Norway’s Svalbard Archipelago: The Thriving Tundra

Photo credits: Marcela Cardenas 

Located halfway between the North Pole and Norway, Svalbard (meaning ‘the cold rim’) consists of numerous islands – the largest of which is Spitzbergen – that was settled in the last 200 years when mining and whaling drew settlers to this remote part of the world.

Today, the main town, Longyearbyen, is a great jumping-off point for those looking for an Arctic adventure like no other. Plus, this is probably the world’s northernmost place where you can get wifi connection.

This part of the Arctic is governed by the extremes – the Polar Night and the Midnight Sun which cloak the landscape in darkness and light 24 hours a day. While the Midnight Sun is the best time to go to spot wildlife, the Polar Nightbrings with it the spectacle of the Northern Lights. As desolate as it seems, the amount of wildlife that thrives here makes it worth the extra mile.



Photo credits: Marcela Cardenas


Characterised by circular markings on its body, the Ringed Seal is relatively small compared to the Bearded Seal, and occurs almost everywhere in the Arctic, and can be spotted near drift ice or fjord ice, where they can stay in quite large numbers. They moult in June and July, and retreat to open waters near the ice edge. Ringed seals often end up as meals for polar bears, and occasionally walruses and Greenland sharks. They’re also sometimes hunted by humans, although the meat is usually fed to sled dogs.



Photo credits: Roy Mangersnes


The highlight of any Svalbard trip is the sighting of a polar bear. These Kings of the Arctic scour the icy tundra looking for their favourite food source of bearded seals. About 3,000 of these bears are estimated to inhabit the Svalbard area (with numbers steadily increasing over the past few decades), meaning chances of an encounter with one can be high since it is relatively fearless of humans. The polar bear spotting season is between July and August when the waters are navigable by boat and you may see the bears hunting on the pack ice.



Photo credits: Roy Mangersnes


An unexpected surprise for most visitors is the sighting of walruses, which inhabit shallow coastal waters. Growing between 3-4m in length and weighing in at 1,500kg, these mollusc eaters can be spotted hauling themselves up onto shores or ice using their large canine teeth. Walrus numbers are on an increase – now estimated to be around 2,000 individuals – thanks to conservation efforts. One of the most known colonies close to Longyearbyen is on “Prince Karl’s Forland”. 



Photo credits: Roy Mangersnes


With their short snout, short ears and body size close to the red fox, the Arctic fox has a winter coat (white) and a thinner summer one (brown/grey with hints of white). Arctic foxes have 2 distinct colour morphs – white and blue, with most in Svalbard possessing the white coat. They can be spotted almost anywhere in Svalbard, and can be seen stalking smaller rodents on inland areas, or even feasting on marine creatures at sea.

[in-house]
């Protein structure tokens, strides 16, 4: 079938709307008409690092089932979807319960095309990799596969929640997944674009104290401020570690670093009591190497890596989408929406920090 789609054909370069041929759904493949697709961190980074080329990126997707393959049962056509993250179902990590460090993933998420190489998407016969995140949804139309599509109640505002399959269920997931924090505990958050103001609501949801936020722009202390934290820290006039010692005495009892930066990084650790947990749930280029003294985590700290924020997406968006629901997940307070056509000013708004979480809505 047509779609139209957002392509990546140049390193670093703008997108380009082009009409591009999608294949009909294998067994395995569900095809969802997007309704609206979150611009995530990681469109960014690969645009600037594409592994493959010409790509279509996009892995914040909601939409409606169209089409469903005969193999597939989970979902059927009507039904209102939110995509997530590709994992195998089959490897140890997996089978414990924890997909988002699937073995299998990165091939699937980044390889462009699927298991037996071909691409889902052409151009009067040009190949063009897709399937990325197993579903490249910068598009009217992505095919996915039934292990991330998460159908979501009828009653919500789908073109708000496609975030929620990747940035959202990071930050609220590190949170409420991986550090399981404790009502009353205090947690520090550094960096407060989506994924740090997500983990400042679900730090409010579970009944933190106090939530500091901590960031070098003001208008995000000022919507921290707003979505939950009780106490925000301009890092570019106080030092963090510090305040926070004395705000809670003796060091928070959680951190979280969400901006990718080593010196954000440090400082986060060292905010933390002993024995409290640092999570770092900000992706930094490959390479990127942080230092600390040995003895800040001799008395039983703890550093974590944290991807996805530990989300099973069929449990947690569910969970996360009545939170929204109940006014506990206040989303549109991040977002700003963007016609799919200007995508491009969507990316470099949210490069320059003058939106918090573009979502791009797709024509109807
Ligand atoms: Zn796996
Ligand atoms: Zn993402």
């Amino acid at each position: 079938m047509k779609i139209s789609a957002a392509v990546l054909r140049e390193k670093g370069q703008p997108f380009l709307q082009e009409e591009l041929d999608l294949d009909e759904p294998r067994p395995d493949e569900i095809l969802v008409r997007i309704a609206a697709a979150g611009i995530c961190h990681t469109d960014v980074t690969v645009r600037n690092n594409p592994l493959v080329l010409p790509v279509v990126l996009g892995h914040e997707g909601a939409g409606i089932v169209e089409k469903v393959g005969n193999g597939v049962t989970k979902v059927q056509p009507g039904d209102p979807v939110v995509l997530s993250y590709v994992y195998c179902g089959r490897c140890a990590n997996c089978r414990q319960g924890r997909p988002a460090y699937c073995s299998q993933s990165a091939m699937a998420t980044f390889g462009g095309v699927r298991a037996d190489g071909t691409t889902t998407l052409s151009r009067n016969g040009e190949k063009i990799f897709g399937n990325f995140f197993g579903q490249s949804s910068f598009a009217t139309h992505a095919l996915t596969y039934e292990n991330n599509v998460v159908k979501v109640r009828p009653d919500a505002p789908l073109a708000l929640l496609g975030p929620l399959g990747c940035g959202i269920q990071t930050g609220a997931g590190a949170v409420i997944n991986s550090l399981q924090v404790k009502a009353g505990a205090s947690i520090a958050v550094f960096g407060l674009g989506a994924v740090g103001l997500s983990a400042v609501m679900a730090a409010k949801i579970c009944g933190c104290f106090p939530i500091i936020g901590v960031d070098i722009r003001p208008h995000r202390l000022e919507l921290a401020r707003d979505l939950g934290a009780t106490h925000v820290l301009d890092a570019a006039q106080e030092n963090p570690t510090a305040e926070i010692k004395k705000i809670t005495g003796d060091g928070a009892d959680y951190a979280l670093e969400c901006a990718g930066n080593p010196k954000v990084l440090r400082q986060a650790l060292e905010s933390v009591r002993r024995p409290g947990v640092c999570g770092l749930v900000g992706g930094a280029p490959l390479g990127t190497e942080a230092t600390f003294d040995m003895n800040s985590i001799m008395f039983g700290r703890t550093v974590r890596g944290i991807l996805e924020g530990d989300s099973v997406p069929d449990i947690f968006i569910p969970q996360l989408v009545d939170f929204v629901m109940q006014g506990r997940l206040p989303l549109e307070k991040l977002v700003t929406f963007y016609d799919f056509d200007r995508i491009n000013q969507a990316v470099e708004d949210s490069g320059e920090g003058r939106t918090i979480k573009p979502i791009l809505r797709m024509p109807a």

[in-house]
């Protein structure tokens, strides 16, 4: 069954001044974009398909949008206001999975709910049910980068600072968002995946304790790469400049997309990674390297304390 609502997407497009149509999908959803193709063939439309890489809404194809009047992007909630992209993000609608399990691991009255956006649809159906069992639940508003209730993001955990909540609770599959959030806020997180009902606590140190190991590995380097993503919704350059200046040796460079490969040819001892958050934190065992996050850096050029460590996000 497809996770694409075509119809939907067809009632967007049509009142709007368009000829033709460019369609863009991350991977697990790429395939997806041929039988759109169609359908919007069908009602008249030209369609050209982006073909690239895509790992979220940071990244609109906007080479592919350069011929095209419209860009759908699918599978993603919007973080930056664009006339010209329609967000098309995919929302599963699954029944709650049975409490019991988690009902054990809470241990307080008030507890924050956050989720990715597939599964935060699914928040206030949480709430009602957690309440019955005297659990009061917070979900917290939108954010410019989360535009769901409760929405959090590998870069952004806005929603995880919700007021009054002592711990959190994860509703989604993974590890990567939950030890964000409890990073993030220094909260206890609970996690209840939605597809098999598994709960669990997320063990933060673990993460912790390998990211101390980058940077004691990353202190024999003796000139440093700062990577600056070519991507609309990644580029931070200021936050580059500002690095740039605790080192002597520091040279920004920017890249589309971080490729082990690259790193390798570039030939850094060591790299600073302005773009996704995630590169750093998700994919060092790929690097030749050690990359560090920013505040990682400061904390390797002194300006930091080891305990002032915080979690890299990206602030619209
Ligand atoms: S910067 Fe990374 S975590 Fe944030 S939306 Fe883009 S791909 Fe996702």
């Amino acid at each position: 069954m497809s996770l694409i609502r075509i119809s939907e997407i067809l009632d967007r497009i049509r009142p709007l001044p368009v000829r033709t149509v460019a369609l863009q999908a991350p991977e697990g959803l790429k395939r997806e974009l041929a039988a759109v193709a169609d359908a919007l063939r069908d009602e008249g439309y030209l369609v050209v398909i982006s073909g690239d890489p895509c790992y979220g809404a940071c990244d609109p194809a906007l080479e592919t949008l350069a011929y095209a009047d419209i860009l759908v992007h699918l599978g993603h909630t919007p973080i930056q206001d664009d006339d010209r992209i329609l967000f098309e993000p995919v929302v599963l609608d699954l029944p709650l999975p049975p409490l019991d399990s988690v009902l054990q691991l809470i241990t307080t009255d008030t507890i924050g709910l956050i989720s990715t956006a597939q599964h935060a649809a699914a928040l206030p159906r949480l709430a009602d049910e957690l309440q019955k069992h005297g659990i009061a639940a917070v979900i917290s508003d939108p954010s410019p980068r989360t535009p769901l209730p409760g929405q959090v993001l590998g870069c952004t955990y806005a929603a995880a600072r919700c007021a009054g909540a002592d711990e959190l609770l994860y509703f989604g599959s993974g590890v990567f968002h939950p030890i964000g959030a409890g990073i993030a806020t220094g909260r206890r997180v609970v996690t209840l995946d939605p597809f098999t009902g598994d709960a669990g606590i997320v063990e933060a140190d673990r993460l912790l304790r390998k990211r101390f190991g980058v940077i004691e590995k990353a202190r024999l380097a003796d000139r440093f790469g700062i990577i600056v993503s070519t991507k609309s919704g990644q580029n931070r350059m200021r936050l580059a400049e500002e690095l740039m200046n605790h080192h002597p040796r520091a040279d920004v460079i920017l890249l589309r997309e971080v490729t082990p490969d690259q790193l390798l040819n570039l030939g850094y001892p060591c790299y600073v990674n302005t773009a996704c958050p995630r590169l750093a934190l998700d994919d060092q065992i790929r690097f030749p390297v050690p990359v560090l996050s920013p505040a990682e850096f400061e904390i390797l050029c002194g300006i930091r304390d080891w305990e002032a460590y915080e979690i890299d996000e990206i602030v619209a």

Photo credits: Roy Mangersnes


One of the most colourful birds in Svalbard is the puffin – they are instantly recognisable and are unique in a way that they have huge, colourful bills and a peculiar walk. There are an estimated 10,000 nesting pairs in accessible spots along the cliffs and they can often be spotted if you’re sailing in the area near Spitzbergen. Puffins return early to their breeding sites in early or mid May and stay well into August.


A relatively easy creature to spot is the endemic Svalbard reindeer, which can be even be seen in downtown Longyearbyen in small herds of 3 to 5 individuals (and they’re relatively fearless of humans) during summer when they feed on the lowland plateaus. Smaller than other reindeer species, the males grow their fuzzy antlers between April and July before shedding their velvet in August, whilst the females’ antlers grow in June and maintain throughout the year.



Photo credits: Bjm Klauer


There are a number of options available for exploring wildlife in the area around Svalbard. Trips depart from Longyearbyen, with most land-based trips accompanied by guides armed with rifles (for polar bear protection).

Boat expeditionsThe best way to spot most of the wildlife Svalbard has to offer is on wildlife cruises – possible only during summer when the pack ice breaks up. A number of options are available, ranging from day trips to multi-day expeditions, offering opportunities to catch polar bears, walruses or seals perched on ice floes. You may also catch a blue whale or a humpback whale as they play around the boats. Some of these cruises also include time spent on the ground to be closer to wildlife like walruses, while others have inflatable Zodiac boats that cruise along towering sea cliffs, home to tens of thousands of raucous seabirds. 

Dog sledging (sledding)

Dog sledging is normally done during winter/spring (Nov-May) when there is snow cover. This is a good time to encounter the Northern Lights and a crystal-clear sky full of stars, in addition to some wildlife like foxes and reindeer. Visitors are expected to drive their own sleds, and will be instructed on how to handle one (tethered to up to a dozen dogs), with two people per sled. It’s also possible to sled outside the winter season, although the sleds will be equipped with wheels.

Kayaking & Hiking

During summer, you can also go kayaking and/or hiking. A hiking trip to Fuglefjella takes you to cliffsides that are home to nesting seabirds including the little auk, guillemots, fulmars and maybe even the Svalbard Ptarmigan. Kayaking trips can bring you close to nesting bird colonies, and you may share a beach with walruses, arctic foxes, and reindeer or even catch whales (like mink or beluga) while in the water.

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